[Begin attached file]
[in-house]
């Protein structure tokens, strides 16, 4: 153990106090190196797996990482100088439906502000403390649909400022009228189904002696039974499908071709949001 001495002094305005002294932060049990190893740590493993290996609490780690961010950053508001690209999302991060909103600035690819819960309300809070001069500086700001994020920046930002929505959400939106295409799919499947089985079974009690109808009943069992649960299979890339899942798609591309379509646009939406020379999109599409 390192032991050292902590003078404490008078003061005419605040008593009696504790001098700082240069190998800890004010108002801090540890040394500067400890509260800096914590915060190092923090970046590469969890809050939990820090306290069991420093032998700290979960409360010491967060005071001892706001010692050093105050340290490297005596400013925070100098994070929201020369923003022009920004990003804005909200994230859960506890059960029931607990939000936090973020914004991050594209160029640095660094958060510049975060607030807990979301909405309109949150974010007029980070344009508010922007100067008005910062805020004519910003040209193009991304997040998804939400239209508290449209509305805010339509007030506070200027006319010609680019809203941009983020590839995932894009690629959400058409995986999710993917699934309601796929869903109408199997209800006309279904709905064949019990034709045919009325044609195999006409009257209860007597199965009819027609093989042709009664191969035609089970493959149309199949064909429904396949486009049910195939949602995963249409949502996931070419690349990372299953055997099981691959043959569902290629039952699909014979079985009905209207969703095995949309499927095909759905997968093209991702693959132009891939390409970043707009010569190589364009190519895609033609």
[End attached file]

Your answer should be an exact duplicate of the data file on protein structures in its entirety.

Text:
[in-house]
């Protein structure tokens, strides 16, 4: 153990106090190196797996990482100088439906502000403390649909400022009228189904002696039974499908071709949001 001495002094305005002294932060049990190893740590493993290996609490780690961010950053508001690209999302991060909103600035690819819960309300809070001069500086700001994020920046930002929505959400939106295409799919499947089985079974009690109808009943069992649960299979890339899942798609591309379509646009939406020379999109599409 390192032991050292902590003078404490008078003061005419605040008593009696504790001098700082240069190998800890004010108002801090540890040394500067400890509260800096914590915060190092923090970046590469969890809050939990820090306290069991420093032998700290979960409360010491967060005071001892706001010692050093105050340290490297005596400013925070100098994070929201020369923003022009920004990003804005909200994230859960506890059960029931607990939000936090973020914004991050594209160029640095660094958060510049975060607030807990979301909405309109949150974010007029980070344009508010922007100067008005910062805020004519910003040209193009991304997040998804939400239209508290449209509305805010339509007030506070200027006319010609680019809203941009983020590839995932894009690629959400058409995986999710993917699934309601796929869903109408199997209800006309279904709905064949019990034709045919009325044609195999006409009257209860007597199965009819027609093989042709009664191969035609089970493959149309199949064909429904396949486009049910195939949602995963249409949502996931070419690349990372299953055997099981691959043959569902290629039952699909014979079985009905209207969703095995949309499927095909759905997968093209991702693959132009891939390409970043707009010569190589364009190519895609033609």